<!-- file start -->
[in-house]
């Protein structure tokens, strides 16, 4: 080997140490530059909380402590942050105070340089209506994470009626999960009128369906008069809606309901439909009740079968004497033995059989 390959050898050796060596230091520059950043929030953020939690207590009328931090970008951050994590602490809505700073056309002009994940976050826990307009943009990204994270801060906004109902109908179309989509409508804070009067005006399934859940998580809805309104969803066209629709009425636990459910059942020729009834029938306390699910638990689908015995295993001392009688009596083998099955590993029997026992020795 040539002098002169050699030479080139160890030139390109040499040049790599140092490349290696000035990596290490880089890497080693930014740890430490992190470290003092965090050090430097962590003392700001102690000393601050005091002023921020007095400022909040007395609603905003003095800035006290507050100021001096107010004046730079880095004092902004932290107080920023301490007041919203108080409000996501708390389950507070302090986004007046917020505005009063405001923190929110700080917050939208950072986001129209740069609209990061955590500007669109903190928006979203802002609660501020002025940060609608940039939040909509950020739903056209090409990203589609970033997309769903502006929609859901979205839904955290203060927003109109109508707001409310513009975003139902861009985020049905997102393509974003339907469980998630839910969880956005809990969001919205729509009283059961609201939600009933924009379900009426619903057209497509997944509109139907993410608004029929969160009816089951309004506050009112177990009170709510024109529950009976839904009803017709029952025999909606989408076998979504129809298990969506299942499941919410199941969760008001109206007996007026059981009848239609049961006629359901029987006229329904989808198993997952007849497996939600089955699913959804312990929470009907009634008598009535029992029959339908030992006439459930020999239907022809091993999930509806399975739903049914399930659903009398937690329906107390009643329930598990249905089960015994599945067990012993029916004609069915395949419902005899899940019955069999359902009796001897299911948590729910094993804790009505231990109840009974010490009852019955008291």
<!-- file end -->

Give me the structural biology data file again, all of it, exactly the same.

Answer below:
[in-house]
């Protein structure tokens, strides 16, 4: 080997140490530059909380402590942050105070340089209506994470009626999960009128369906008069809606309901439909009740079968004497033995059989 390959050898050796060596230091520059950043929030953020939690207590009328931090970008951050994590602490809505700073056309002009994940976050826990307009943009990204994270801060906004109902109908179309989509409508804070009067005006399934859940998580809805309104969803066209629709009425636990459910059942020729009834029938306390699910638990689908015995295993001392009688009596083998099955590993029997026992020795 040539002098002169050699030479080139160890030139390109040499040049790599140092490349290696000035990596290490880089890497080693930014740890430490992190470290003092965090050090430097962590003392700001102690000393601050005091002023921020007095400022909040007395609603905003003095800035006290507050100021001096107010004046730079880095004092902004932290107080920023301490007041919203108080409000996501708390389950507070302090986004007046917020505005009063405001923190929110700080917050939208950072986001129209740069609209990061955590500007669109903190928006979203802002609660501020002025940060609608940039939040909509950020739903056209090409990203589609970033997309769903502006929609859901979205839904955290203060927003109109109508707001409310513009975003139902861009985020049905997102393509974003339907469980998630839910969880956005809990969001919205729509009283059961609201939600009933924009379900009426619903057209497509997944509109139907993410608004029929969160009816089951309004506050009112177990009170709510024109529950009976839904009803017709029952025999909606989408076998979504129809298990969506299942499941919410199941969760008001109206007996007026059981009848239609049961006629359901029987006229329904989808198993997952007849497996939600089955699913959804312990929470009907009634008598009535029992029959339908030992006439459930020999239907022809091993999930509806399975739903049914399930659903009398937690329906107390009643329930598990249905089960015994599945067990012993029916004609069915395949419902005899899940019955069999359902009796001897299911948590729910094993804790009505231990109840009974010490009852019955008291």